E. William Furey, 68, senior partner in D.C. law firm, head of racing panel

August 13, 1998|By Kent Baker | Kent Baker,SUN STAFF Sun staff writer Fred Rasmussen contributed to this article.

E. William Furey, twice chairman of the Maryland Racing Commission and senior partner in a suburban Washington law firm, died Tuesday of cancer at his home in Chevy Chase. He was 68.

His colleagues at the commission universally praised Mr. Furey's sense of fairness and humor, his ability to solve disputes and his personal involvement with all types of racing people.

John McDaniel, former commission chairman and current member, called Mr. Furey "one of the most unforgettable characters I've ever met. He had a great, dry sense of humor."

Executive secretary Ken Schertle said, "I thought he was a great guy before he was on the commission and an even better one after. He had tremendous ability to make difficult things light."

Mr. Furey was appointed to the commission (then called the Thoroughbred Board) by Gov. Harry R. Hughes in 1982.

Two years later, the board was consolidated with its Standardbred counterpart to become the Maryland Racing Commission, and he was named chairman, serving through 1988.

Gov. Parris N. Glendening brought him back to the commission as chairman in the fall of 1996, and he remained in that capacity until June, when his term expired and his health worsened.

Mr. Furey was a highly respected corporate lawyer who headed the firm of Furey, Doolan and Abell.

"Bill had a faculty for taking the ripples and waves out of problems and flattening them out," said Mr. Schertle. "All people in racing, especially the little people, will miss him."

John "Jack" Mosner, who served with Mr. Furey during the latter's first term, said he was basically a hands-off commissioner who "believed in letting things alone that didn't need to be bothered. But if action was needed, he acted.

"He stood his ground against strong factors in the industry and wouldn't let any element dictate to him," Mr. Mosner said.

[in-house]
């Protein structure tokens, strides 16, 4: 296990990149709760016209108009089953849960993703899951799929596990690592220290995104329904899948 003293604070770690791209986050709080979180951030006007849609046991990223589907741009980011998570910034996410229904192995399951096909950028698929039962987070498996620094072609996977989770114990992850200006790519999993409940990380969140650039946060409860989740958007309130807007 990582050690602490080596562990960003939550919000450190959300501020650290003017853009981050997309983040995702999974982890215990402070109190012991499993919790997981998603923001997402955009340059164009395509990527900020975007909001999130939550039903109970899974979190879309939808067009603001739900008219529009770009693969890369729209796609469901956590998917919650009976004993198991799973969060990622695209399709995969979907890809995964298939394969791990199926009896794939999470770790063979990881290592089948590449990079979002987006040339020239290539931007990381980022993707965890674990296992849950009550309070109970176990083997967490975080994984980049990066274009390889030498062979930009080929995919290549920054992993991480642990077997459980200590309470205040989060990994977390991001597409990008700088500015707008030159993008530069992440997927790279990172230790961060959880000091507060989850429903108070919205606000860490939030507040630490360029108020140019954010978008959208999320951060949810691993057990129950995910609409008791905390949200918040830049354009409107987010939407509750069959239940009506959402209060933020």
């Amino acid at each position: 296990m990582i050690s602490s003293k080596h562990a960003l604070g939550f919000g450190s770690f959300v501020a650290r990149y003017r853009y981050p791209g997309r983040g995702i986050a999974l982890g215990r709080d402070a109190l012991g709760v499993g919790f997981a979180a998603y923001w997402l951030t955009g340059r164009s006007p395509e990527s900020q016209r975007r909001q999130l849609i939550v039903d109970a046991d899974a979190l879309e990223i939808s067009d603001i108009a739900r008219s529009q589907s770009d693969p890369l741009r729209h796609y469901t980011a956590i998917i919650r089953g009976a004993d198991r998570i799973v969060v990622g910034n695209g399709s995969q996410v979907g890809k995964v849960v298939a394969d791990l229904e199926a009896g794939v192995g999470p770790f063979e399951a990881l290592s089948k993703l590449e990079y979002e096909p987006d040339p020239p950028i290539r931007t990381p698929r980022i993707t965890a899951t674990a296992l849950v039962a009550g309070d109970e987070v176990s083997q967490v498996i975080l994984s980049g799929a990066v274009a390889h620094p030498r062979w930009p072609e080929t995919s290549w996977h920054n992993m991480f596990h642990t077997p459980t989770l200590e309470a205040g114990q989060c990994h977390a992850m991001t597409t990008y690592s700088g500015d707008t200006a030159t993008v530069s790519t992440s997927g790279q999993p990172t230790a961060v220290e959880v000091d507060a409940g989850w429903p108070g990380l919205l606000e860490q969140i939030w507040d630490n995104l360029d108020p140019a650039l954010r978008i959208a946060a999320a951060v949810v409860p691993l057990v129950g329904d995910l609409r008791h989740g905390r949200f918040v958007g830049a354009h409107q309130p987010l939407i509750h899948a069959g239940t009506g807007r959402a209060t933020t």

Mr. McDaniel added: "He always believed parties should resolve their problems rather than have it determined by a public panel. He preferred the free enterprise system. But on principle issues, he would go to the wall."

One of the difficult issues he had to deal with during a stormy first term was an unsuccessful proposal to race Arabian horses, which are slower than thoroughbreds. It was opposed by the state's horsemen and breeders.

"He was a man of reason and integrity," said commissioner Frank Hopkins. "His logic always seemed to reach a good conclusion. He had a great sense for mediating, but was definitely not a yes man."

As a commissioner, Mr. Furey's foremost concern was the racing fans and "what was in their best interest," Mr. McDaniel said. "That's what made him an excellent chairman."

Devin Doolan, a law partner of Mr. Furey, said: "He was an irreverent guy with a wonderful Irish sense of humor. He was the kind of person people gravitate to."

Mr. Furey was part-owner of a few claiming horses in the 1960s and was the first to suggest the idea of inter-tracking (telecasting races from Pimlico Race Course to Laurel Race Course and vice versa).

Mr. Furey was born in Washington, where he graduated from Wilson High School. He earned a bachelor's degree from American University and a law degree from the George Washington University School of Law in 1954.

He served in the Army from 1955 to 1957.

He was a member and served as president of the Barristers' Club and the Society of the Friendly Sons of St. Patrick.

His passions were racing and golf, and he "loved to bet," Mr. Mosner said.

Mr. Furey was a member of Columbia Country Club, Chevy Chase Club and the Rehoboth Beach Country Club.

He was a communicant of Blessed Sacrament Roman Catholic Church, 6001 Western Ave., N.W., Washington, where a Mass of Christian burial will be offered at 9: 30 a.m. tomorrow .

He is survived by his wife of 35 years, the former Betty Wise; a son, Mark F. Furey of Pacific Palisades, Calif; his mother, Ruth W. Furey of Chevy Chase; three brothers, Patrick W. Furey of Leonardtown, and John F. Furey and Michael K. Furey, both of Chevy Chase; and a sister, Dorothy F. Gates of Bethesda.

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Pub Date: 8/13/98

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